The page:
Fair points and well articulated! As with many things of this type my approach would generally be to not bother trying to answer all those questions for everyone, but simply to answer them internally for whatever has the most consensus then do an MVP (Minimum Viable “Product”, not Most Valuable Player, of course :smile:). Similar to what was done with the AI stuff in last December’s “slow time”, which of course turned into much more because it proved its value. (in fact perhaps this could be someone’s “slow December” project, if they feel so inclined…)

The truth is that with many things we can (and often do!) speculate a lot about what people might want or what differences of opinion there might be, but the best way to find out is to release it to users and see how much of an uproar you get. :laughing: This is not a good approach for all companies, but for Fibery IMHO it really, really is for the following surely compelling reasons :smile: :

  • Fibery dev and release already works this way. That’s really all I should need to say, but I’ll say more. :wink:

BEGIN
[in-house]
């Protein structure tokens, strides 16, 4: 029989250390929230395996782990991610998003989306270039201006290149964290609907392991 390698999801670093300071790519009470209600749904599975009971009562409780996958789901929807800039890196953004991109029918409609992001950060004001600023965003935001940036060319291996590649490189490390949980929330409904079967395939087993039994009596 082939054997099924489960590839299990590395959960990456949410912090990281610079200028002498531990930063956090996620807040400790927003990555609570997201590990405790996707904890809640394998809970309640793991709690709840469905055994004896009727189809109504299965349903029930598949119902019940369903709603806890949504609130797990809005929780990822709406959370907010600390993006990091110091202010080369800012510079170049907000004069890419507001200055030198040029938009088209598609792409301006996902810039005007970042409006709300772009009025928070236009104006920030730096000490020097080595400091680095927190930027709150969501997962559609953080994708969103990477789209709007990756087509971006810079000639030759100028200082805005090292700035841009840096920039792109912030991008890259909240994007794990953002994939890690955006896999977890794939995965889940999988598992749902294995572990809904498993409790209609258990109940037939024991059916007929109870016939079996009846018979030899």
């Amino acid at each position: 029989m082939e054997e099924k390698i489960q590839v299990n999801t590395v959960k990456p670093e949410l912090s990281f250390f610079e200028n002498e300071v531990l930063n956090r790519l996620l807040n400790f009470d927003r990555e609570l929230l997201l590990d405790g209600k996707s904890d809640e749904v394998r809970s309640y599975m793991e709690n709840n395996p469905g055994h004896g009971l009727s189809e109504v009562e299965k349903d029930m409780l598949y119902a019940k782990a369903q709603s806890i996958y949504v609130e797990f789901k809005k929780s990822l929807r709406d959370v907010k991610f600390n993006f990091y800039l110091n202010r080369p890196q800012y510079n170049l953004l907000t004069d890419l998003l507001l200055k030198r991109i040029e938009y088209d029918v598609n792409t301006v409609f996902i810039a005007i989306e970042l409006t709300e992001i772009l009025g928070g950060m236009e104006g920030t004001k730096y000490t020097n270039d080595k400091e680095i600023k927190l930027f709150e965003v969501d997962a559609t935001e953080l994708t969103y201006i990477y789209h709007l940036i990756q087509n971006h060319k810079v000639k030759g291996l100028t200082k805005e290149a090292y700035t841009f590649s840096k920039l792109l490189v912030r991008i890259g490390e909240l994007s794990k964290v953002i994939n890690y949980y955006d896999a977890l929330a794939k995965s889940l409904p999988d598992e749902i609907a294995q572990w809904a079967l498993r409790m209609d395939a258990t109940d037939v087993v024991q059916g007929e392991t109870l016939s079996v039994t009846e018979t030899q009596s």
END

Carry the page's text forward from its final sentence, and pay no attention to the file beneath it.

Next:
• Fibery has many things that are implemented only “partially” (depending on use case/user perspective/needs), or work only partly well, or are far less sophisticated than many users would like them to be (e.g. very limited bi-directional integration support, the until-recently very limited Tables View, Whiteboard, etc, etc.)
    • Many of these things are “good enough” to continue existing despite their limitations and still contribute significant value to the platform
  • There is already an existing mechanism for experiments, some of which do not become permanent
  • Using this mechanism (most of the time), Fibery has already released things, some of them significant (e.g. nav experiments), that it later removed/changed
  • Furthermore the existing user base is comparatively small, so even if some experiment has negative results it affects a small number of people